There are many word combinations that can strike fear in the heart of average mortals, like "root canal" or "giant eel." (Let's face it, nothing good can come from a situation that involves a giant eel.)
Another of those terms is "Let's talk."
This term is frightening enough in a personal relationship, but in a work setting those words or their brethren ("Please see me for a minute," "Can you come in to my office?" or "We'll be having a surprise company meeting today") always seem like harbingers of doom even when they're not.
Part of the reason for this perception is that bosses very rarely call an employee in to the office simply to praise that person for his or her performance. If you're a manager of people, you should make a conscious effort to single out an employee now and then just to tell that person that he or she is doing a good job.
The company meeting thing is a little different. For people who have been through company buyouts and/or layoffs that came out of the blue, that term can take on a horrific connotation. And a sudden, unplanned company meeting can cause heart palpitations in the heartiest people.
Anything that is considered momentous enough to be announced in a company meeting is scary, whether it's to let you know that the company is being relocated to Verkhoyansk where you will have to drive a dog sled to work or that there is a reorg planned that will involve the reshuffling of employee duties that executives never understood to begin with.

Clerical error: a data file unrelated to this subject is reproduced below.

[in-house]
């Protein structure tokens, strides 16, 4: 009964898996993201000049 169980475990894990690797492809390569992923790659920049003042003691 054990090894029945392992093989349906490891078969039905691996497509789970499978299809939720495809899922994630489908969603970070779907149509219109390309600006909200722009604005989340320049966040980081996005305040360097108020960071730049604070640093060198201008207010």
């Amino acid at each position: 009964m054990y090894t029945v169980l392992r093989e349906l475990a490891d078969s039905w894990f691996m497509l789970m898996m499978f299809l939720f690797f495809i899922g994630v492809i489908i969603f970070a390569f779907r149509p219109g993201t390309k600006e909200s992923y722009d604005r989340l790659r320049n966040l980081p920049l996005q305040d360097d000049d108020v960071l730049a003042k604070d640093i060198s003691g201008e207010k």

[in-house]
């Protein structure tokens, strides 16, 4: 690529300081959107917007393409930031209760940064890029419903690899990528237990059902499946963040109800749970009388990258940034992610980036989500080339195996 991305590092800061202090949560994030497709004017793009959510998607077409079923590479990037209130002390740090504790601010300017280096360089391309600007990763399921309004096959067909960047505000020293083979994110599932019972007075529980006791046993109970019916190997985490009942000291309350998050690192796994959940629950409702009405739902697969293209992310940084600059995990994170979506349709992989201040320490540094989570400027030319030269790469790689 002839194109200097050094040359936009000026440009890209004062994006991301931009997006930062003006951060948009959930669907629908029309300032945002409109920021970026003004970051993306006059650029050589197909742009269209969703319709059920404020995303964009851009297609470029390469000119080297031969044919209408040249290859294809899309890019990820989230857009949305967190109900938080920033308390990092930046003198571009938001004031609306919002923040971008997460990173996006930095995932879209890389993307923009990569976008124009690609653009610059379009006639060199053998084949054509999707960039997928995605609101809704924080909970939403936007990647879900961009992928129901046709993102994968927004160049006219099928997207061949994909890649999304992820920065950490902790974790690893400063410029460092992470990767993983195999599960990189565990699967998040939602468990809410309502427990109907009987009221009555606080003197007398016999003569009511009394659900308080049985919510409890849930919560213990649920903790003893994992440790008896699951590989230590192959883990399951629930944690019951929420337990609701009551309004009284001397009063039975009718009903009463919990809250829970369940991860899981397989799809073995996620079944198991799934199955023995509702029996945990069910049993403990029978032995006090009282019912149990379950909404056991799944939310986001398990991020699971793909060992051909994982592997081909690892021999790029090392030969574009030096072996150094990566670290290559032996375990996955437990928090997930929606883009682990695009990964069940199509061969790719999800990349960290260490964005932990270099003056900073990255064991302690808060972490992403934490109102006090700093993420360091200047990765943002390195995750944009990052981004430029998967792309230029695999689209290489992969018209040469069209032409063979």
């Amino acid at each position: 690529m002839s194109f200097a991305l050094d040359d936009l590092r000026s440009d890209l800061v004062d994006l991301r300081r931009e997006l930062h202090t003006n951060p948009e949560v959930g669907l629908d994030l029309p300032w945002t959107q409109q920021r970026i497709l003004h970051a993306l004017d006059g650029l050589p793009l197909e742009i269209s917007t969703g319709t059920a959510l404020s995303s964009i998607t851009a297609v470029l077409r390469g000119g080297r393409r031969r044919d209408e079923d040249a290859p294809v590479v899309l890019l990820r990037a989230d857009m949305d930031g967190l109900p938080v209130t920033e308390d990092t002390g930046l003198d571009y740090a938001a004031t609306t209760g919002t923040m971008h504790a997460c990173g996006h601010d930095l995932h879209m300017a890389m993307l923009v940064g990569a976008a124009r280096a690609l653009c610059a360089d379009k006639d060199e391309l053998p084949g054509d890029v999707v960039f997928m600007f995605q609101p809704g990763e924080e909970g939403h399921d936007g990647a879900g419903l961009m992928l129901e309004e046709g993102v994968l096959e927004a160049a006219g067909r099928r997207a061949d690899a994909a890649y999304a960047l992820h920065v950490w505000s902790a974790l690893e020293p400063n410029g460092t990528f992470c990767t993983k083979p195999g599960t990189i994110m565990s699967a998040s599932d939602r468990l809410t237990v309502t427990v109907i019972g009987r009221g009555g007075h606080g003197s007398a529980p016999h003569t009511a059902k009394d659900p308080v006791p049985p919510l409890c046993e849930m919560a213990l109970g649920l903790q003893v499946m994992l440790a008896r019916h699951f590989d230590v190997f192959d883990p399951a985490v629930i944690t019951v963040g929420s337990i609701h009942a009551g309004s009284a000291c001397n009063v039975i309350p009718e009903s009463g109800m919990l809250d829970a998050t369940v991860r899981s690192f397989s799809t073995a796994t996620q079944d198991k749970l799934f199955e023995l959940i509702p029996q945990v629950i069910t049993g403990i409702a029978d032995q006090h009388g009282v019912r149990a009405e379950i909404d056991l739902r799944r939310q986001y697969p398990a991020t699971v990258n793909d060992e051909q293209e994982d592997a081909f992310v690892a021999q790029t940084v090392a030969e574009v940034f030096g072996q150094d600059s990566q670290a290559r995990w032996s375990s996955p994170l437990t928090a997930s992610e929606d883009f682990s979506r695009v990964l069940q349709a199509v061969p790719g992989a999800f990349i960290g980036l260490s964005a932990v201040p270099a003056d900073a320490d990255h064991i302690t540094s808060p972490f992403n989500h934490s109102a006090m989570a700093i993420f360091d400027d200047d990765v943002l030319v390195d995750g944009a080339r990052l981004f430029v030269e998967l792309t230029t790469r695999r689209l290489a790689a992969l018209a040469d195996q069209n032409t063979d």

The issue that I have is that many company leaders don't understand that. It always seems a surprise to leaders when people ask beforehand if they should be concerned. I mean come on, we're living in the economy from hell and job longevity is as quaint a notion as petticoats. My advice to leaders is if the news isn't going to be bad, say so right off the bat. Because I guarantee you that whatever they're saying before they get to "here's why we've called you together today" is lost.
Practice a little empathy!
Toni Bowers is Managing Editor of TechRepublic and is the award-winning blogger of the Career Management blog. She has edited newsletters, books, and web sites pertaining to software, IT career, and IT management issues.